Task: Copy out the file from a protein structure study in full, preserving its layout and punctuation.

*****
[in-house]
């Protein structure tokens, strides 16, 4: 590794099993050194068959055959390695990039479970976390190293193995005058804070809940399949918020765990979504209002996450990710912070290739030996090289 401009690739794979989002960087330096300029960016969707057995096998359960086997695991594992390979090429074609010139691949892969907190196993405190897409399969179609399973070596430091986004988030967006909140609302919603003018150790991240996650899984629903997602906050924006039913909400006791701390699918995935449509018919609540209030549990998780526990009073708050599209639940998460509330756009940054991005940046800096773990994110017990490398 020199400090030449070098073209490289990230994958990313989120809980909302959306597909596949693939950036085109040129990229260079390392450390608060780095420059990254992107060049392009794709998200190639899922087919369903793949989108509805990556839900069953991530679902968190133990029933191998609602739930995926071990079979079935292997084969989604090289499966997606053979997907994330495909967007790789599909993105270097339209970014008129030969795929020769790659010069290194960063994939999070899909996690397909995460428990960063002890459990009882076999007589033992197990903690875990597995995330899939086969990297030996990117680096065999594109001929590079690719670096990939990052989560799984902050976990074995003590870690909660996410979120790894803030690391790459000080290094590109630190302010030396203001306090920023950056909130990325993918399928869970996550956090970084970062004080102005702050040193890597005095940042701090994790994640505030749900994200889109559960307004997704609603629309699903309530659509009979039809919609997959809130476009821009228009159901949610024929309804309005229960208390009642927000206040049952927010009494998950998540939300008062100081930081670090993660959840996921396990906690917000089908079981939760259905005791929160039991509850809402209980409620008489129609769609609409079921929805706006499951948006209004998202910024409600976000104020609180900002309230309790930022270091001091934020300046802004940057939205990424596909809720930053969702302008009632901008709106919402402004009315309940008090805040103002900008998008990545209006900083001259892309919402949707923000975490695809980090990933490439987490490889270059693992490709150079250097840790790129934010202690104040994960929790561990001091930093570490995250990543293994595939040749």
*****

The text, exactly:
[in-house]
């Protein structure tokens, strides 16, 4: 590794099993050194068959055959390695990039479970976390190293193995005058804070809940399949918020765990979504209002996450990710912070290739030996090289 401009690739794979989002960087330096300029960016969707057995096998359960086997695991594992390979090429074609010139691949892969907190196993405190897409399969179609399973070596430091986004988030967006909140609302919603003018150790991240996650899984629903997602906050924006039913909400006791701390699918995935449509018919609540209030549990998780526990009073708050599209639940998460509330756009940054991005940046800096773990994110017990490398 020199400090030449070098073209490289990230994958990313989120809980909302959306597909596949693939950036085109040129990229260079390392450390608060780095420059990254992107060049392009794709998200190639899922087919369903793949989108509805990556839900069953991530679902968190133990029933191998609602739930995926071990079979079935292997084969989604090289499966997606053979997907994330495909967007790789599909993105270097339209970014008129030969795929020769790659010069290194960063994939999070899909996690397909995460428990960063002890459990009882076999007589033992197990903690875990597995995330899939086969990297030996990117680096065999594109001929590079690719670096990939990052989560799984902050976990074995003590870690909660996410979120790894803030690391790459000080290094590109630190302010030396203001306090920023950056909130990325993918399928869970996550956090970084970062004080102005702050040193890597005095940042701090994790994640505030749900994200889109559960307004997704609603629309699903309530659509009979039809919609997959809130476009821009228009159901949610024929309804309005229960208390009642927000206040049952927010009494998950998540939300008062100081930081670090993660959840996921396990906690917000089908079981939760259905005791929160039991509850809402209980409620008489129609769609609409079921929805706006499951948006209004998202910024409600976000104020609180900002309230309790930022270091001091934020300046802004940057939205990424596909809720930053969702302008009632901008709106919402402004009315309940008090805040103002900008998008990545209006900083001259892309919402949707923000975490695809980090990933490439987490490889270059693992490709150079250097840790790129934010202690104040994960929790561990001091930093570490995250990543293994595939040749």